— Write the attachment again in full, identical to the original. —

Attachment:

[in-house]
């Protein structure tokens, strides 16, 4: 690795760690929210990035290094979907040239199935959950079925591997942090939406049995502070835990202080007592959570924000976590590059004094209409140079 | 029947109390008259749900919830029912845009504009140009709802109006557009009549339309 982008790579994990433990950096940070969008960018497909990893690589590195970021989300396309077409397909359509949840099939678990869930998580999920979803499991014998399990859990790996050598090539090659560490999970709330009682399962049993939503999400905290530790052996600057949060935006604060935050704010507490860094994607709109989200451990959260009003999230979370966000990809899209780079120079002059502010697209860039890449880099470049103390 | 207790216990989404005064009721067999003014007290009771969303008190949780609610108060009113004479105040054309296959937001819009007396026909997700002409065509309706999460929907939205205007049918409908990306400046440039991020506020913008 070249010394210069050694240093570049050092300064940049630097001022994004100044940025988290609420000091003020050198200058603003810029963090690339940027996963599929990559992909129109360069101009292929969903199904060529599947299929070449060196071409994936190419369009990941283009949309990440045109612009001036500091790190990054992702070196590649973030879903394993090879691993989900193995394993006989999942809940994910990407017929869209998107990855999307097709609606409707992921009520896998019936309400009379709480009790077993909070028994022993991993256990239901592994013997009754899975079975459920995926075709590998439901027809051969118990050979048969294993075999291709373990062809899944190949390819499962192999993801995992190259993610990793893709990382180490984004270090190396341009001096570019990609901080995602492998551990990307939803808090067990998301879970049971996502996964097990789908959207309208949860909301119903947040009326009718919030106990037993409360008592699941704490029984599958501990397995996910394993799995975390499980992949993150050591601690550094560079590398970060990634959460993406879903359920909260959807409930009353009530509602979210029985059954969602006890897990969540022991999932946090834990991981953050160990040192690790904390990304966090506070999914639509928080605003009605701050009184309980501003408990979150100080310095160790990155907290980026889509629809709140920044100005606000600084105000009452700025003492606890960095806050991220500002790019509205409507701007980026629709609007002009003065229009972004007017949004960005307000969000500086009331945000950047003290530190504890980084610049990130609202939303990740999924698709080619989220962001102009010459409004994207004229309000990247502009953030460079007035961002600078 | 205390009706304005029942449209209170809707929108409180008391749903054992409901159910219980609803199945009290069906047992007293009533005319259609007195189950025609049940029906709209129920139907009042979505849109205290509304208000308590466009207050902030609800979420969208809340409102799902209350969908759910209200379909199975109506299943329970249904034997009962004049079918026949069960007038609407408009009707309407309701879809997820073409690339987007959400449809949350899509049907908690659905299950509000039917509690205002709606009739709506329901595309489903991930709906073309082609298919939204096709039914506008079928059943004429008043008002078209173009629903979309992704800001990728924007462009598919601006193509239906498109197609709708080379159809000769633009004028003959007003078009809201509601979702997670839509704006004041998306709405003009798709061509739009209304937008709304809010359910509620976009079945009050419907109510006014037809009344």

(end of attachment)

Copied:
[in-house]
């Protein structure tokens, strides 16, 4: 690795760690929210990035290094979907040239199935959950079925591997942090939406049995502070835990202080007592959570924000976590590059004094209409140079 | 029947109390008259749900919830029912845009504009140009709802109006557009009549339309 982008790579994990433990950096940070969008960018497909990893690589590195970021989300396309077409397909359509949840099939678990869930998580999920979803499991014998399990859990790996050598090539090659560490999970709330009682399962049993939503999400905290530790052996600057949060935006604060935050704010507490860094994607709109989200451990959260009003999230979370966000990809899209780079120079002059502010697209860039890449880099470049103390 | 207790216990989404005064009721067999003014007290009771969303008190949780609610108060009113004479105040054309296959937001819009007396026909997700002409065509309706999460929907939205205007049918409908990306400046440039991020506020913008 070249010394210069050694240093570049050092300064940049630097001022994004100044940025988290609420000091003020050198200058603003810029963090690339940027996963599929990559992909129109360069101009292929969903199904060529599947299929070449060196071409994936190419369009990941283009949309990440045109612009001036500091790190990054992702070196590649973030879903394993090879691993989900193995394993006989999942809940994910990407017929869209998107990855999307097709609606409707992921009520896998019936309400009379709480009790077993909070028994022993991993256990239901592994013997009754899975079975459920995926075709590998439901027809051969118990050979048969294993075999291709373990062809899944190949390819499962192999993801995992190259993610990793893709990382180490984004270090190396341009001096570019990609901080995602492998551990990307939803808090067990998301879970049971996502996964097990789908959207309208949860909301119903947040009326009718919030106990037993409360008592699941704490029984599958501990397995996910394993799995975390499980992949993150050591601690550094560079590398970060990634959460993406879903359920909260959807409930009353009530509602979210029985059954969602006890897990969540022991999932946090834990991981953050160990040192690790904390990304966090506070999914639509928080605003009605701050009184309980501003408990979150100080310095160790990155907290980026889509629809709140920044100005606000600084105000009452700025003492606890960095806050991220500002790019509205409507701007980026629709609007002009003065229009972004007017949004960005307000969000500086009331945000950047003290530190504890980084610049990130609202939303990740999924698709080619989220962001102009010459409004994207004229309000990247502009953030460079007035961002600078 | 205390009706304005029942449209209170809707929108409180008391749903054992409901159910219980609803199945009290069906047992007293009533005319259609007195189950025609049940029906709209129920139907009042979505849109205290509304208000308590466009207050902030609800979420969208809340409102799902209350969908759910209200379909199975109506299943329970249904034997009962004049079918026949069960007038609407408009009707309407309701879809997820073409690339987007959400449809949350899509049907908690659905299950509000039917509690205002709606009739709506329901595309489903991930709906073309082609298919939204096709039914506008079928059943004429008043008002078209173009629903979309992704800001990728924007462009598919601006193509239906498109197609709708080379159809000769633009004028003959007003078009809201509601979702997670839509704006004041998306709405003009798709061509739009209304937008709304809010359910509620976009079945009050419907109510006014037809009344």